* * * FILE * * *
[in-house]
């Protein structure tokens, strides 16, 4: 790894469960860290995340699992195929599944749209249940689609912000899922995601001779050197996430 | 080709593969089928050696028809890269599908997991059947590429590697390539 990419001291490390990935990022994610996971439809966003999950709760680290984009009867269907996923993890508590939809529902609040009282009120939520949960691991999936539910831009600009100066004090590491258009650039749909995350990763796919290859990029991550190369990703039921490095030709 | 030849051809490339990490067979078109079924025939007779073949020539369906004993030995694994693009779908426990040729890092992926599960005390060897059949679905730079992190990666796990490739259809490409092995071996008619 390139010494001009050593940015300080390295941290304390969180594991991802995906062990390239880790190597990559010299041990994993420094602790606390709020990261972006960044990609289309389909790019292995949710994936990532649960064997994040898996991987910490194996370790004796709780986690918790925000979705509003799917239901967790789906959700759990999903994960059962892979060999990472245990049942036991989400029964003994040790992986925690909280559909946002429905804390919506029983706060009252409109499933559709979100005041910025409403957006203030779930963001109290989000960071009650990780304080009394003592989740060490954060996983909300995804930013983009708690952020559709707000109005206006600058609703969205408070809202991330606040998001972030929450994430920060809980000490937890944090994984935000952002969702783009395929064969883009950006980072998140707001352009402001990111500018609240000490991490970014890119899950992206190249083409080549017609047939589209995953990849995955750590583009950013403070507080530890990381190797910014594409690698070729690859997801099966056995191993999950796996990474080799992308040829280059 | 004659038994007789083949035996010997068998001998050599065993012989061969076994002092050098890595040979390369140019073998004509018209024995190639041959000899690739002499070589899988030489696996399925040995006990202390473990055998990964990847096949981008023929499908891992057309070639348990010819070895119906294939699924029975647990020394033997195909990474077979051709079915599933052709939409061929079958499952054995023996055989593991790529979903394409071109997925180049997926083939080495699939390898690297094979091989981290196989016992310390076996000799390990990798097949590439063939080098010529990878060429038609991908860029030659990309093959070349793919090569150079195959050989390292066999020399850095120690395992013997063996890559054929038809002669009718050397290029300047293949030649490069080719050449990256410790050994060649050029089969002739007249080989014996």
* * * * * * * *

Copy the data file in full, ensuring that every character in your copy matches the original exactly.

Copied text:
[in-house]
């Protein structure tokens, strides 16, 4: 790894469960860290995340699992195929599944749209249940689609912000899922995601001779050197996430 | 080709593969089928050696028809890269599908997991059947590429590697390539 990419001291490390990935990022994610996971439809966003999950709760680290984009009867269907996923993890508590939809529902609040009282009120939520949960691991999936539910831009600009100066004090590491258009650039749909995350990763796919290859990029991550190369990703039921490095030709 | 030849051809490339990490067979078109079924025939007779073949020539369906004993030995694994693009779908426990040729890092992926599960005390060897059949679905730079992190990666796990490739259809490409092995071996008619 390139010494001009050593940015300080390295941290304390969180594991991802995906062990390239880790190597990559010299041990994993420094602790606390709020990261972006960044990609289309389909790019292995949710994936990532649960064997994040898996991987910490194996370790004796709780986690918790925000979705509003799917239901967790789906959700759990999903994960059962892979060999990472245990049942036991989400029964003994040790992986925690909280559909946002429905804390919506029983706060009252409109499933559709979100005041910025409403957006203030779930963001109290989000960071009650990780304080009394003592989740060490954060996983909300995804930013983009708690952020559709707000109005206006600058609703969205408070809202991330606040998001972030929450994430920060809980000490937890944090994984935000952002969702783009395929064969883009950006980072998140707001352009402001990111500018609240000490991490970014890119899950992206190249083409080549017609047939589209995953990849995955750590583009950013403070507080530890990381190797910014594409690698070729690859997801099966056995191993999950796996990474080799992308040829280059 | 004659038994007789083949035996010997068998001998050599065993012989061969076994002092050098890595040979390369140019073998004509018209024995190639041959000899690739002499070589899988030489696996399925040995006990202390473990055998990964990847096949981008023929499908891992057309070639348990010819070895119906294939699924029975647990020394033997195909990474077979051709079915599933052709939409061929079958499952054995023996055989593991790529979903394409071109997925180049997926083939080495699939390898690297094979091989981290196989016992310390076996000799390990990798097949590439063939080098010529990878060429038609991908860029030659990309093959070349793919090569150079195959050989390292066999020399850095120690395992013997063996890559054929038809002669009718050397290029300047293949030649490069080719050449990256410790050994060649050029089969002739007249080989014996």